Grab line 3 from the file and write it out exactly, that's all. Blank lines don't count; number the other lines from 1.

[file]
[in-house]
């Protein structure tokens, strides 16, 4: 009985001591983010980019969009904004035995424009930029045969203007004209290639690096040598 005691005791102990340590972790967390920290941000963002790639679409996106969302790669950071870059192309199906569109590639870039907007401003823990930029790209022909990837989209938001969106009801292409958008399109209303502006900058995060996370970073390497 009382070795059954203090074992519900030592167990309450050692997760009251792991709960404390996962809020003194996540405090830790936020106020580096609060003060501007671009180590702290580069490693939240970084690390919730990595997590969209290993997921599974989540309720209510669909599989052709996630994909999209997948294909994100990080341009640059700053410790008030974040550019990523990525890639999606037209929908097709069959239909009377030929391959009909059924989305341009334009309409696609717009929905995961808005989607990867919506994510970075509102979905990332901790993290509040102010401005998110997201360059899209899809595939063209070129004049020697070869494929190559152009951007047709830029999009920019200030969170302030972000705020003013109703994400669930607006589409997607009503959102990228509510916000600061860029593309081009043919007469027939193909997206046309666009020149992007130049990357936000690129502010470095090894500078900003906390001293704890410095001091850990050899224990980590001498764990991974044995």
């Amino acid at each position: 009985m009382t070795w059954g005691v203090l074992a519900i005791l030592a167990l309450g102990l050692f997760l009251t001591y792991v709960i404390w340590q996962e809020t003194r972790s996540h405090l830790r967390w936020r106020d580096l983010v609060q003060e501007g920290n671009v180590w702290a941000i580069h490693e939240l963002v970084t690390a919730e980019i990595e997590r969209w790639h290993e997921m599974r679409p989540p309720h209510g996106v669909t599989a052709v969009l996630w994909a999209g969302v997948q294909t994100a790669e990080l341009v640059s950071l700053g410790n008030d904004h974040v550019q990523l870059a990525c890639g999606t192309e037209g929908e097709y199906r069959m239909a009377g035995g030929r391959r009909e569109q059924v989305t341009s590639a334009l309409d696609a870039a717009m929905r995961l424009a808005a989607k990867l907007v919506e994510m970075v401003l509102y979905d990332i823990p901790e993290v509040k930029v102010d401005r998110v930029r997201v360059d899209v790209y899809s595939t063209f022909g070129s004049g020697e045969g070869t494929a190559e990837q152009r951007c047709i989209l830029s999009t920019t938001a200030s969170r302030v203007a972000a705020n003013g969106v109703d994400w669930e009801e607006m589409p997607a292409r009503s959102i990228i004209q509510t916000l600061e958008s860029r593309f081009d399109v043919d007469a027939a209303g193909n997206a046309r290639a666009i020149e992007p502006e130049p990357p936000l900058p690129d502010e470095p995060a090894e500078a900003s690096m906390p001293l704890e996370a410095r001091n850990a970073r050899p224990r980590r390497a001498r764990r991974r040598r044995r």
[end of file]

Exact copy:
């Amino acid at each position: 009985m009382t070795w059954g005691v203090l074992a519900i005791l030592a167990l309450g102990l050692f997760l009251t001591y792991v709960i404390w340590q996962e809020t003194r972790s996540h405090l830790r967390w936020r106020d580096l983010v609060q003060e501007g920290n671009v180590w702290a941000i580069h490693e939240l963002v970084t690390a919730e980019i990595e997590r969209w790639h290993e997921m599974r679409p989540p309720h209510g996106v669909t599989a052709v969009l996630w994909a999209g969302v997948q294909t994100a790669e990080l341009v640059s950071l700053g410790n008030d904004h974040v550019q990523l870059a990525c890639g999606t192309e037209g929908e097709y199906r069959m239909a009377g035995g030929r391959r009909e569109q059924v989305t341009s590639a334009l309409d696609a870039a717009m929905r995961l424009a808005a989607k990867l907007v919506e994510m970075v401003l509102y979905d990332i823990p901790e993290v509040k930029v102010d401005r998110v930029r997201v360059d899209v790209y899809s595939t063209f022909g070129s004049g020697e045969g070869t494929a190559e990837q152009r951007c047709i989209l830029s999009t920019t938001a200030s969170r302030v203007a972000a705020n003013g969106v109703d994400w669930e009801e607006m589409p997607a292409r009503s959102i990228i004209q509510t916000l600061e958008s860029r593309f081009d399109v043919d007469a027939a209303g193909n997206a046309r290639a666009i020149e992007p502006e130049p990357p936000l900058p690129d502010e470095p995060a090894e500078a900003s690096m906390p001293l704890e996370a410095r001091n850990a970073r050899p224990r980590r390497a001498r764990r991974r040598r044995r």